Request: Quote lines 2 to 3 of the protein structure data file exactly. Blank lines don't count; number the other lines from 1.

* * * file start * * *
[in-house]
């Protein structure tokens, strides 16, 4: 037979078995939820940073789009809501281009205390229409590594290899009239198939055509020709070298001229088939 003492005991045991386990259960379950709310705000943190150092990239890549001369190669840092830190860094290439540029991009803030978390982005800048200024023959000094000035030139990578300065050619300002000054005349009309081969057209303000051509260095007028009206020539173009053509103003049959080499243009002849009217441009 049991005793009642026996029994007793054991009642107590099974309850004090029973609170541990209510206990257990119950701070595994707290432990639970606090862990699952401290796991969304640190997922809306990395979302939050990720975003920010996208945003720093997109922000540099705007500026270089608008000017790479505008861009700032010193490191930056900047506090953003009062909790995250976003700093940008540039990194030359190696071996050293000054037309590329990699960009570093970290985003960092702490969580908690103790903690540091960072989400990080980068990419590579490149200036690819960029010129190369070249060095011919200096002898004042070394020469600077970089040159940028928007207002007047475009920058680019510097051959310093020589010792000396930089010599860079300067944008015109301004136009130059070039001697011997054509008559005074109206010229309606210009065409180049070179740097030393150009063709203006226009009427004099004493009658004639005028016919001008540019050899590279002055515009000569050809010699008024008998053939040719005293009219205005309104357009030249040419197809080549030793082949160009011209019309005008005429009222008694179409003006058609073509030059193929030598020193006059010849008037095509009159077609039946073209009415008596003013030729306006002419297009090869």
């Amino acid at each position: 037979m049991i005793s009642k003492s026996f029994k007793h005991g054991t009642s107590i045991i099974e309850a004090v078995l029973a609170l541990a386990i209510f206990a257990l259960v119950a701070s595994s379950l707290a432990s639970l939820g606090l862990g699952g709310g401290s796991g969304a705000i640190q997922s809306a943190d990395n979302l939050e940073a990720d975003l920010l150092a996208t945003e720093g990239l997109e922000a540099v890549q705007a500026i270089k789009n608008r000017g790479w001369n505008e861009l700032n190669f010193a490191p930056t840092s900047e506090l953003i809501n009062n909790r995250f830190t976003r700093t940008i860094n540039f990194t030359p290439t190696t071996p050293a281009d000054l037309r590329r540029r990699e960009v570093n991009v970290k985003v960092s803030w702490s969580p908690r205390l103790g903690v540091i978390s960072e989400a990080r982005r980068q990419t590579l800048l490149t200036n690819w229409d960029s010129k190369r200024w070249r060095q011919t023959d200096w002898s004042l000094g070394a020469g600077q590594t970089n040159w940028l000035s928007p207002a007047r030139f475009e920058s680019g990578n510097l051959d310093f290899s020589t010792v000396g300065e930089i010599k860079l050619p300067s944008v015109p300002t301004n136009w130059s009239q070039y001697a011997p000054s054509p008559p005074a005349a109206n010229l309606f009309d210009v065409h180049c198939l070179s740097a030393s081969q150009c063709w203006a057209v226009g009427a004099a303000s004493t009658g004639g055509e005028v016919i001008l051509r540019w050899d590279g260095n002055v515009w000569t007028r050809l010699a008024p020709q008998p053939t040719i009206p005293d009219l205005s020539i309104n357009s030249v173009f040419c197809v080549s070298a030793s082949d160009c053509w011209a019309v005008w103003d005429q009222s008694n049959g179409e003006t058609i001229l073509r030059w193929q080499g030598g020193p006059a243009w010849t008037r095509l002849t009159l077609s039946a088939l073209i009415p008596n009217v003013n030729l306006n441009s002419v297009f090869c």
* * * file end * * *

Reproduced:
């Protein structure tokens, strides 16, 4: 037979078995939820940073789009809501281009205390229409590594290899009239198939055509020709070298001229088939 003492005991045991386990259960379950709310705000943190150092990239890549001369190669840092830190860094290439540029991009803030978390982005800048200024023959000094000035030139990578300065050619300002000054005349009309081969057209303000051509260095007028009206020539173009053509103003049959080499243009002849009217441009 049991005793009642026996029994007793054991009642107590099974309850004090029973609170541990209510206990257990119950701070595994707290432990639970606090862990699952401290796991969304640190997922809306990395979302939050990720975003920010996208945003720093997109922000540099705007500026270089608008000017790479505008861009700032010193490191930056900047506090953003009062909790995250976003700093940008540039990194030359190696071996050293000054037309590329990699960009570093970290985003960092702490969580908690103790903690540091960072989400990080980068990419590579490149200036690819960029010129190369070249060095011919200096002898004042070394020469600077970089040159940028928007207002007047475009920058680019510097051959310093020589010792000396930089010599860079300067944008015109301004136009130059070039001697011997054509008559005074109206010229309606210009065409180049070179740097030393150009063709203006226009009427004099004493009658004639005028016919001008540019050899590279002055515009000569050809010699008024008998053939040719005293009219205005309104357009030249040419197809080549030793082949160009011209019309005008005429009222008694179409003006058609073509030059193929030598020193006059010849008037095509009159077609039946073209009415008596003013030729306006002419297009090869």
């Amino acid at each position: 037979m049991i005793s009642k003492s026996f029994k007793h005991g054991t009642s107590i045991i099974e309850a004090v078995l029973a609170l541990a386990i209510f206990a257990l259960v119950a701070s595994s379950l707290a432990s639970l939820g606090l862990g699952g709310g401290s796991g969304a705000i640190q997922s809306a943190d990395n979302l939050e940073a990720d975003l920010l150092a996208t945003e720093g990239l997109e922000a540099v890549q705007a500026i270089k789009n608008r000017g790479w001369n505008e861009l700032n190669f010193a490191p930056t840092s900047e506090l953003i809501n009062n909790r995250f830190t976003r700093t940008i860094n540039f990194t030359p290439t190696t071996p050293a281009d000054l037309r590329r540029r990699e960009v570093n991009v970290k985003v960092s803030w702490s969580p908690r205390l103790g903690v540091i978390s960072e989400a990080r982005r980068q990419t590579l800048l490149t200036n690819w229409d960029s010129k190369r200024w070249r060095q011919t023959d200096w002898s004042l000094g070394a020469g600077q590594t970089n040159w940028l000035s928007p207002a007047r030139f475009e920058s680019g990578n510097l051959d310093f290899s020589t010792v000396g300065e930089i010599k860079l050619p300067s944008v015109p300002t301004n136009w130059s009239q070039y001697a011997p000054s054509p008559p005074a005349a109206n010229l309606f009309d210009v065409h180049c198939l070179s740097a030393s081969q150009c063709w203006a057209v226009g009427a004099a303000s004493t009658g004639g055509e005028v016919i001008l051509r540019w050899d590279g260095n002055v515009w000569t007028r050809l010699a008024p020709q008998p053939t040719i009206p005293d009219l205005s020539i309104n357009s030249v173009f040419c197809v080549s070298a030793s082949d160009c053509w011209a019309v005008w103003d005429q009222s008694n049959g179409e003006t058609i001229l073509r030059w193929q080499g030598g020193p006059a243009w010849t008037r095509l002849t009159l077609s039946a088939l073209i009415p008596n009217v003013n030729l306006n441009s002419v297009f090869c």